Earlier in 2014, the Tate Modern in London put on a fantastic retrospective exhibition of Richard Hamilton’s work (I snapped this post’s main image, “Epiphany” 1964, while I was there). I was unfamiliar with his art but left the gallery hugely impressed, particularly by Hamilton’s sense of humour. To my surprise, I came across a review by my dad of Hamilton’s Tate exhibition in 1983 (now the Tate Britain) in his autobiography. I can’t seem to find any reference to the dog show he mentions unfortunately – I’d love to see footage of that. – AZ
The Hamilton exhibition at the Tate. I go automatically, not out of any journalistic duty – I’m not expecting much. I was never an adherent of his. The years of enthusiasm for pop art ended years ago anyway, but not all of its heroes have denied this gospel from twenty years ago, one which was supposed to herald a new millennium of popular art. Back then, McLuhan predicted the total blurring of the differences between so-called reality and so-called art, but his prediction has not come true. The current vanguard marches in a completely different direction.
Richard Hamilton belongs to those who remained on the ramparts. He is 61 these days and can be regarded as the father of English pop art, which, from the start, was a reaction against aestheticism as well as abstract expressionism. Its realism was a defence of democratic mediocrity, a deification of the banal, a commercial for the artificial needs of the so-called consumer market. It used methods taken from commercial television at the time, the tabloid press, billboard advertising – in one word, mass media.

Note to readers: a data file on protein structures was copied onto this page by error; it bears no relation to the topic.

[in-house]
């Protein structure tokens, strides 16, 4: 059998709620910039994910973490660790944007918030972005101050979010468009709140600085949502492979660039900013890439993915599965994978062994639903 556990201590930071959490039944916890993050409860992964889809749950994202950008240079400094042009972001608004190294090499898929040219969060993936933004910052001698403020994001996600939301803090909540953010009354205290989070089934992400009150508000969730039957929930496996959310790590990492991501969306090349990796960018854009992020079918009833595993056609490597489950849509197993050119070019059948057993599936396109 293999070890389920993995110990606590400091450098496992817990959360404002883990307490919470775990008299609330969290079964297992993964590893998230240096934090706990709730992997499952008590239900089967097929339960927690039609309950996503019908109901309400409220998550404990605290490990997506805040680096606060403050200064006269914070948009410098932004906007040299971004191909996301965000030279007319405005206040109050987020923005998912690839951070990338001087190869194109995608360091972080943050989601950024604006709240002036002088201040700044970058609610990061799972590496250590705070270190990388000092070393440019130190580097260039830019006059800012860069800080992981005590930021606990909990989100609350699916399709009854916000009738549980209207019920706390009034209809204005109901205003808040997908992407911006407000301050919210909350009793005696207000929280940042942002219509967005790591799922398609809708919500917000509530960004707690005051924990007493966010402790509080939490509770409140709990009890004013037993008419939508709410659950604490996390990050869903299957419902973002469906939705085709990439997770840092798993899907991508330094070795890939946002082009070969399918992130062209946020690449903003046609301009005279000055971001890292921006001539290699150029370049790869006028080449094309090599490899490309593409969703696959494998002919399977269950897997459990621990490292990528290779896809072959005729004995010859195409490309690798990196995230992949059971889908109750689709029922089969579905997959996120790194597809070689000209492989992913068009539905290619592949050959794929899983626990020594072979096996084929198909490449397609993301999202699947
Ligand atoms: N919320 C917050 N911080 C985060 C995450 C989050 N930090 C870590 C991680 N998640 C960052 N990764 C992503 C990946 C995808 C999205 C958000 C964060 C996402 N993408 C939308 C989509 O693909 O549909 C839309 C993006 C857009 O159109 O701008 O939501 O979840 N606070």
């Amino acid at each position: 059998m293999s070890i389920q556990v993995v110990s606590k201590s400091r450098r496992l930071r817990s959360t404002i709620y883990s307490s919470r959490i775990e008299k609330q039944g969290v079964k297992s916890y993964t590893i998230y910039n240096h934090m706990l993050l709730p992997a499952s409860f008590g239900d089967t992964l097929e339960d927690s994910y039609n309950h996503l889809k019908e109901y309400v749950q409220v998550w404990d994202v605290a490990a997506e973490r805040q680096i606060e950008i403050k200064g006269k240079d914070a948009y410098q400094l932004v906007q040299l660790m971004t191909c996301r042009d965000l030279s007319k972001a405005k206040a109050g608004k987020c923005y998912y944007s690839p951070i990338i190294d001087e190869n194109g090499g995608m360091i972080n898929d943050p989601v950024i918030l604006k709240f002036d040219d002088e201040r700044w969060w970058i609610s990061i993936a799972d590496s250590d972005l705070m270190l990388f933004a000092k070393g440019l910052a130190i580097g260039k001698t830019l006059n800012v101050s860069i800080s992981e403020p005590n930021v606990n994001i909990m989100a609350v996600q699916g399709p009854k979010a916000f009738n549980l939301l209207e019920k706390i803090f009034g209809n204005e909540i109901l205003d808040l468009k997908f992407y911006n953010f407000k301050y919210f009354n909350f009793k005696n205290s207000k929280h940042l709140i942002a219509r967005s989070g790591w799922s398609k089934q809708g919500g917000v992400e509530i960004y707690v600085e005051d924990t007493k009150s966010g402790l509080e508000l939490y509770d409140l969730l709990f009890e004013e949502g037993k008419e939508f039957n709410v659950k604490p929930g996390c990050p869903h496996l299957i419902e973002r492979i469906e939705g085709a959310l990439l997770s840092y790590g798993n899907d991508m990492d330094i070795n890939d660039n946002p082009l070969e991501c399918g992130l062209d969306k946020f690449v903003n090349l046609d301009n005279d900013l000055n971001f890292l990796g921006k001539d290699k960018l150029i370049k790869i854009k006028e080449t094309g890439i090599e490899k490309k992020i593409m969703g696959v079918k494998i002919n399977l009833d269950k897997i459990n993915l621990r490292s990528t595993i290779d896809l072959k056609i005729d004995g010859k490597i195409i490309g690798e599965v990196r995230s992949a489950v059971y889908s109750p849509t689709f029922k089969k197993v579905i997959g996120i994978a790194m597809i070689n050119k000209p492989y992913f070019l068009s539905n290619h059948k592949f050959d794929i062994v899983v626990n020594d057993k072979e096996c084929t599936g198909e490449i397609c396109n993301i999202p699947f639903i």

Looking at his present exhibition, Richard Hamilton has remained in this territory. As opposed to the works of today’s vanguard, which are full of convoluted allusions, his works do not demand an exegesis – they are completely lucid and his themes are obvious to all – especially since they so often concern universally-known people like Bing Crosby and Marilyn Monroe, or scandals that were trumpeted by the press, or common objects used everyday that are advertised on television, such as a vacuum cleaner or toaster.
But the mood of these pieces is not obvious. They are done “half-joking, half-serious”, while their “gallantry” is deceptive. It’s never clear whether Hamilton is mocking himself and what he’s doing – like how it was at his famous exhibition for dogs made up of pseudo-primitive little paintings hung 20 centimetres above the ground, which on the day of the preview were, as we all saw on television, ceremonially pissed on by a nervous Doberman.
Hamilton’s interests in diverse technical methods, coupled with his utterly shameless eclecticism and pluralism, do not permit him the creation of his own consistent style. In spite of this however, his trademark rejection of any heroism, majesty and romantic expressiveness for things of the most mundane subject matter, Hamilton gives us something individual. While the surrealists attempted to objectivise the subjective world of the subconscious, Hamilton strives to reveal the secret meanings of the objective facts which make up our everyday life. The cult surrounding the material manifestations of life is for him the playful reaction of a western artist to the abstract idealism coming from Malevich, Kandinsky and Gabo. It is also evidence, or an honest admiration, of the worth produced by capitalism, or an ironic commentary on its morals. Either way, Hamilton articulates the special mysticism of the big-city environment, and it is on this that his art relies.